TURIN -- The man who successfully rescued the near-dead Lancia marque has a new, broader challenge: to turn around the Fiat brand.
As Fiat brand's new commercial director, De Meo has about six months to prepare the introduction of Fiat's new large-segment model, the New Large, which is due next summer.
De Meo must also successfully launch the third-generation Punto small-segment car, the most crucial model in Fiat Auto's turnaround, in less than a year's time.
De Meo, 37, was appointed Fiat brand commercial director this month. He is replaced at Lancia by Antonio Baravalle, 39, previously marketing director of Alfa Romeo. Fiat, Alfa and Lancia are the brands that make up Fiat Auto.
De Meo is now responsible for more than 70 percent of Fiat Auto volumes. His new role represents an internal promotion of a young manager with broad international experience. De Meo worked for Renault in Italy and France from 1992 to 1997, then Toyota Europe before joining Fiat in 2002.
At Lancia, De Meo oversaw the successful launch of the Ypsilon entry-premium model.
Lancia was planning 90,000 to 100,000 units a year of the Y's replacement, but it received 112,000 orders in the first 12 months of sales.
Lancia plans to sell about 125,000 Ypsilons this year, up from 101,000 units in 2003. The brand expects sales to reach 130,000 units in 2005.
To keep Lancia's momentum, De Meo pushed for the brand to make versions of the Ypsilon with two-tone paint. Unveiled at the Paris auto show in September and now on sale, the Lancia B-Kini version is offered in ivory and amaranth or ivory and brown.
The strong start of the new Lancia Musa small minivan also will help the brand's recovery.
"We opened the Musa order book at the end of August and by late September we had already collected 5,000 dealer orders," said De Meo at the Paris show.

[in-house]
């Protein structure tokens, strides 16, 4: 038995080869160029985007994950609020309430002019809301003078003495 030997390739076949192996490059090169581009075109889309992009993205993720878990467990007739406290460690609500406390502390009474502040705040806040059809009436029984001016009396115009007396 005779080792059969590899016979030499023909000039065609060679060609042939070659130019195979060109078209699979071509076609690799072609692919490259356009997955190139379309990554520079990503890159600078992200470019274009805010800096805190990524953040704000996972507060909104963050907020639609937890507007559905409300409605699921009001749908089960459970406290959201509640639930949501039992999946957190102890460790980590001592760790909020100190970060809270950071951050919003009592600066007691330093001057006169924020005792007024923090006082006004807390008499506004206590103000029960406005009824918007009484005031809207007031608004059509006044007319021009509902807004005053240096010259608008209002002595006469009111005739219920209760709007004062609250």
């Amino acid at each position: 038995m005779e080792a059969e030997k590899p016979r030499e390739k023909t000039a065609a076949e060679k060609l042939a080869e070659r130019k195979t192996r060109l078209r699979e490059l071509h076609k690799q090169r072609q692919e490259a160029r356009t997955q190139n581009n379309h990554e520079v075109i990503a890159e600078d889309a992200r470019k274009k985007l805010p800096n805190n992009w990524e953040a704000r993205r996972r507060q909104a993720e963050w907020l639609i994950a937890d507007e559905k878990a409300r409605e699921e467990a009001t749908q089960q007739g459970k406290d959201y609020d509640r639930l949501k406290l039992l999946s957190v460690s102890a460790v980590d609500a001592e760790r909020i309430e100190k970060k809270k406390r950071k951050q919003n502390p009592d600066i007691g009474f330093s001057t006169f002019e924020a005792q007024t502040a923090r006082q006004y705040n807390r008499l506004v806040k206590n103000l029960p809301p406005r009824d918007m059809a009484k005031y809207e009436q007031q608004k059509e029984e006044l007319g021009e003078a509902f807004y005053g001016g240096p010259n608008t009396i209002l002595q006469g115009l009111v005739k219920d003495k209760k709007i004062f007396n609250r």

Lancia was originally planning 10,000 units of the Musa this year and 30,000 units in 2005.
The Musa is an upscale version of the Fiat Idea. The Musa costs E15,950 to E20,450 compared with E13,550 to E18,700 for the Idea.
High trim levels
De Meo hopes the Musa -- like the new Ypsilon -- will benefit from higher-than-expected transaction prices.
"For the Ypsilon, we had planned the entry-level version to cover 27 percent of sales," De Meo said. "It is now at 3 percent and the average transaction price is 30 percent higher than what we predicted."
The entry-level Y models at one point represented almost half of the model's volume. The top trim version of the Musa currently covers 70 percent of customer orders.
Lancia was fast becoming a domestic-only brand in Italy. Last year Lancia sold 100,983 passenger cars but only 13.5 percent of these were sold outside Italy, including 13,675 units in western Europe and 423 in the rest of the world.
In its best years, at the end of the '80s, Lancia sold more than 30 percent of its cars outside Italy.
A Milan native who is married and has 6-year-old twins, De Meo earned a degree in business administration from the city's prestigious Bocconi University School of Management.